Fountain Inn
Westgate Street


According to online sources, the Fountain is the place to go to if you fancy a decent beer in Gloucester. It’s located down a little side alley but there’s an A-Frame board on the main street to help you find the place with the minimum of fuss. Inside it feels a little run-down and local but the staff greet you with a smile and a glad word and nobody gives you daggers. The bar was home to seven ales and one cider: Tribute, Jail Ale, Otter Ale, Butcombe Bitter, Purity Saddleback, Cotleigh IPA, Black Sheep Bitter and Orchard Pig’s Navel Gazer cider. Pump clips one the wall suggested that sometime in the past the Fountain had served Arbor and Bristol Beer Factory. I ordered a pint of the Cotleigh IPA, primarily because they have crafted up their pump clips. It was an acceptable enough beer but the hop hit and the 3.9% ABV means it doesn’t really warrant being called an IPA. It was lunchtime so we ordered food. My lamb roast was decent and the pint of Saddle Back I had to go with it was also decent.

The next time I visit Gloucester there’s a fair chance I’ll return to the Fountain but I won’t return to Gloucester just to visit the Fountain.


Rolleston Arms
Commercial Road


The Rolleston is a bit of Swindon institution but it’s seen better days. It’s been run down, threatened with closure, temporarily closed, reopened, run down, threatened with closure… (repeat to fade). But it’s standing.

Outside is the good old Greene King logo. Nice and big to make it easier for you to avoid the place. But it’s no longer a GK pub. Or, if it is, they don’t bother having a hand in the beers that the place sells. There were a loads of big brand kegged products that you find in most mainstream pubs. The cask list offered London Pride (these days Swindon is practically a suburb of London), Doombar (we are sort of in the West Country) and Purity’s Mad Goose (our friends to the north). Naturally, I opted for a Mad Goose. It’s a good beer and I’ve long preferred it to Purity’s more famous Ubu. In the fridge, alongside the alcopops and mixers, were bottles of Bombardier, which seemed like a slightly odd choice for the only bottled beer. I took my beverage to a chewed up but comfy leather sofa.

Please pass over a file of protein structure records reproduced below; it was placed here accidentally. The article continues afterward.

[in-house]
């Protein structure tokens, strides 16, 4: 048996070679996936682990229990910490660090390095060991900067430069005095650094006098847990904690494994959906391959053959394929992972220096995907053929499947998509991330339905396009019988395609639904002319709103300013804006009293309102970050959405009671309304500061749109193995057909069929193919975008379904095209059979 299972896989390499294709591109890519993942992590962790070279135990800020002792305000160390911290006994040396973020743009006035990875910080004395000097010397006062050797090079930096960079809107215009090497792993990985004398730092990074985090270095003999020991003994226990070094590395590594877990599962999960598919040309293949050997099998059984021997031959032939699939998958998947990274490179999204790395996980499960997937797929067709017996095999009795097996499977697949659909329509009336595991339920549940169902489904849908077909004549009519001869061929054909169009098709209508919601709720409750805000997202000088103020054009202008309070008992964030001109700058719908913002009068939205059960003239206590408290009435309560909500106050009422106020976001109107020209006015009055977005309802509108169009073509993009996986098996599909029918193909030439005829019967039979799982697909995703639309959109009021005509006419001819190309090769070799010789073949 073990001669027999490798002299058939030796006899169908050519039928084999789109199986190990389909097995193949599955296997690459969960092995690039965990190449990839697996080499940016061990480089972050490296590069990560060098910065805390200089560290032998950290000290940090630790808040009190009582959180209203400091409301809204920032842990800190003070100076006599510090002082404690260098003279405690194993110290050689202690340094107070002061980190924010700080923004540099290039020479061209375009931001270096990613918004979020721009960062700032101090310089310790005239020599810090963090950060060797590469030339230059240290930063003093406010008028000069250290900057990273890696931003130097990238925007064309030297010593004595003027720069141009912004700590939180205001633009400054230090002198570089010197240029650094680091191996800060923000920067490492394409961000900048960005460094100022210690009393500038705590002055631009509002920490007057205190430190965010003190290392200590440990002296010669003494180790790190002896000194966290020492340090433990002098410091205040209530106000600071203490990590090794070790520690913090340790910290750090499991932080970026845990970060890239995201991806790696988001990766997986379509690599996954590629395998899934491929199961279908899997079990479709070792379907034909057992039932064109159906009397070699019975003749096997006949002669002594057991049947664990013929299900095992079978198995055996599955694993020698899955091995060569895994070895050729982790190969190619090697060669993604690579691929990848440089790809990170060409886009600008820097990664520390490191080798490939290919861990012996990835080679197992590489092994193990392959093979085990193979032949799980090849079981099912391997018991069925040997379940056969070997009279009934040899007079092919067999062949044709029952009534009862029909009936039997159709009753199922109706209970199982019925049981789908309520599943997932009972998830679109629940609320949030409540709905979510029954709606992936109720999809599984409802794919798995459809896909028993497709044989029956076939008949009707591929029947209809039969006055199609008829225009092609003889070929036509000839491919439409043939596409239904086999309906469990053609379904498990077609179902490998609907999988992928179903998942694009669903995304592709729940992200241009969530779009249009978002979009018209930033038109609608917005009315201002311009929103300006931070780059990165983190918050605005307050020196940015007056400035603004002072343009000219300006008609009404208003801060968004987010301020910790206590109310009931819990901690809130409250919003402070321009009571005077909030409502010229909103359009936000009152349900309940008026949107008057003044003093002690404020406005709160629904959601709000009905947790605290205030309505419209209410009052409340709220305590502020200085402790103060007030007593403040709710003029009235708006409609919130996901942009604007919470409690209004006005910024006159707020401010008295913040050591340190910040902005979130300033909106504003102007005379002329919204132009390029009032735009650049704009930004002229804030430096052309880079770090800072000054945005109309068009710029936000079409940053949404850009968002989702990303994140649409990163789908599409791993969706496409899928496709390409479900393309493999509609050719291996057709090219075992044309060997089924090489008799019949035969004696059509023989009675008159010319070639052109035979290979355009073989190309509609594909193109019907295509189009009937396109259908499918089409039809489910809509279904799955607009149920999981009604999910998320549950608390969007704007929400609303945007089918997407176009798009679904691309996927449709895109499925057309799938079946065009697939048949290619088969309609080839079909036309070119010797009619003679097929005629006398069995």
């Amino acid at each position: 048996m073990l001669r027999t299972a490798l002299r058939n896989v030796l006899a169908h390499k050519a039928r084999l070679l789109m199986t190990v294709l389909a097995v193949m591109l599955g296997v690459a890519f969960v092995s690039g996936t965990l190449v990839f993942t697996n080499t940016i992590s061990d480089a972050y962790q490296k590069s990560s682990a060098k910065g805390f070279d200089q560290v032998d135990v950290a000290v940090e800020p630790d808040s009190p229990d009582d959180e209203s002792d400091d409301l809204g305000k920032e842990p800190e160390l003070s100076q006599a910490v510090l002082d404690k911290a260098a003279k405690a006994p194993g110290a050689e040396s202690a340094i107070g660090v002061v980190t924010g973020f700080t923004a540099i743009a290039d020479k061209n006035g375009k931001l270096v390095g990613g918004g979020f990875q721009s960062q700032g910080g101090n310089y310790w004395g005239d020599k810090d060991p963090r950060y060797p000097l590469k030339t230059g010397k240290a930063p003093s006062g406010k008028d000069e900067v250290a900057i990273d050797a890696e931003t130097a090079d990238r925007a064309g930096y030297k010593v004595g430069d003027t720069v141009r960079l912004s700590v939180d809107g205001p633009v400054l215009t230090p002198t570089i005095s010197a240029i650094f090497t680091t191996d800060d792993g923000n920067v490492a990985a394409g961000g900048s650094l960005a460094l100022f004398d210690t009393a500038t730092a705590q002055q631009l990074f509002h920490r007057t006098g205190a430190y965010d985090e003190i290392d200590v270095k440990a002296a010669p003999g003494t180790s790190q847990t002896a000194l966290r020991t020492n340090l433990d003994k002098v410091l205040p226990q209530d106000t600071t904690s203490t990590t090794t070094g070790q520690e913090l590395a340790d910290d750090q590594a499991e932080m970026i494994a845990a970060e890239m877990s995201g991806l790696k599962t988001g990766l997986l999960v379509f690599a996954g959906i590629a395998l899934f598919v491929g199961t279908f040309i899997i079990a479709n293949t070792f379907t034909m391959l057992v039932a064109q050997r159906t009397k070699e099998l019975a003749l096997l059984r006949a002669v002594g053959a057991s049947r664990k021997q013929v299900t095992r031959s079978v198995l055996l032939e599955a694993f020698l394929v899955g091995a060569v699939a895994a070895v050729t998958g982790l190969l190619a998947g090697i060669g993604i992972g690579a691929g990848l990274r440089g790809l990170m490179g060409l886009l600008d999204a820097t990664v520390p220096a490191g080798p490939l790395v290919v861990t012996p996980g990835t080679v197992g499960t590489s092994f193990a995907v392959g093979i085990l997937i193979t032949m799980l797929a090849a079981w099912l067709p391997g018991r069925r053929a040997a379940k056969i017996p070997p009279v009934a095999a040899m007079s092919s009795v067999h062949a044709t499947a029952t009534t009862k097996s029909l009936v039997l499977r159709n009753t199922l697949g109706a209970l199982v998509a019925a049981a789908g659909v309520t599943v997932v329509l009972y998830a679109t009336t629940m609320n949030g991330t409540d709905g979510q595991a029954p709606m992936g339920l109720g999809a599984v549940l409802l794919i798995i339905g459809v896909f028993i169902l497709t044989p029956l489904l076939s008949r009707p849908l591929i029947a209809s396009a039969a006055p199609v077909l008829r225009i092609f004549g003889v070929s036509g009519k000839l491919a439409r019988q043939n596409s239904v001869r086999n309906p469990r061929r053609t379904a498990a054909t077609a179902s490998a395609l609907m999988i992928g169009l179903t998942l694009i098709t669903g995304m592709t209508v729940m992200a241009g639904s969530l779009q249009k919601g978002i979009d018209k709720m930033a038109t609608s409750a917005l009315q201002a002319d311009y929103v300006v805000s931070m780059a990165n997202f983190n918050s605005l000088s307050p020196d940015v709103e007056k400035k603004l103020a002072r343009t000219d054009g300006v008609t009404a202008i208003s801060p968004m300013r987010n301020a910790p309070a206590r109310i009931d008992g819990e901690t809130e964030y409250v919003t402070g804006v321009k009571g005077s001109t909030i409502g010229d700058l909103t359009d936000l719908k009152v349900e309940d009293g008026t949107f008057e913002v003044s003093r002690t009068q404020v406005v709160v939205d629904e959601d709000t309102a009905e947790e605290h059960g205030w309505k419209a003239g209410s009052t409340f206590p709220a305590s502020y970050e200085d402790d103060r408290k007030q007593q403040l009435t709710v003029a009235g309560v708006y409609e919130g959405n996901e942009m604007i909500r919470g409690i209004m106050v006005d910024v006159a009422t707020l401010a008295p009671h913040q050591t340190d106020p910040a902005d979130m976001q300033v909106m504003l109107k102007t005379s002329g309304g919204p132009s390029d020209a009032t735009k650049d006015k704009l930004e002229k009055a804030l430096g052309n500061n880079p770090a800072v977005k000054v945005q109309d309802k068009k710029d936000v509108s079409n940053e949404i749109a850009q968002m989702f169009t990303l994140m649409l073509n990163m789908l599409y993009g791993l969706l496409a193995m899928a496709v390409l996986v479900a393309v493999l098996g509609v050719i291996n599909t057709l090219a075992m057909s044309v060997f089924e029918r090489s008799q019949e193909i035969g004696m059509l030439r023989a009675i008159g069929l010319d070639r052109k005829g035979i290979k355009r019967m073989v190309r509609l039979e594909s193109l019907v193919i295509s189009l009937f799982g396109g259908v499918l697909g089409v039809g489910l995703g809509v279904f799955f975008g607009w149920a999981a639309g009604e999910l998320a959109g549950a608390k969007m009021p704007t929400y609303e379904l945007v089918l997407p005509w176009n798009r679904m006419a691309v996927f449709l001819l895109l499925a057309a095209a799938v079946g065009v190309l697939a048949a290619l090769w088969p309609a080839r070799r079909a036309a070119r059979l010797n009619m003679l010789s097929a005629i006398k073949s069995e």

The Rolleston is a decent sized L-shaped boozer. It looks like and feels like a pub. You can sense the regret and lost opportunities as soon as you step through the doors. ‘If only I hadn’t discovered Doombar, I could have been a contender.’ There’s artwork on the walls. Artwork that you can buy, if you so desire. That’s long been a feature of the Rolleston. They don’t just sell beer. They give wall space to local artists. And they host live music. And, according to bits of paper placed strategically around the place, they do the best Sunday Roast in town – just like another 20 or so places. There’s free Wifi but only for 30 minutes but if you hang around longer you might get to re-log back in. I didn’t hang around for 30 minutes. I scooped my pint in about 25 then headed of on quest to discover Yeastie Boys.

The Rolleston is better than I remembered. I won’t be rushing back but I won’t be avoiding it with quite the fury that I once did.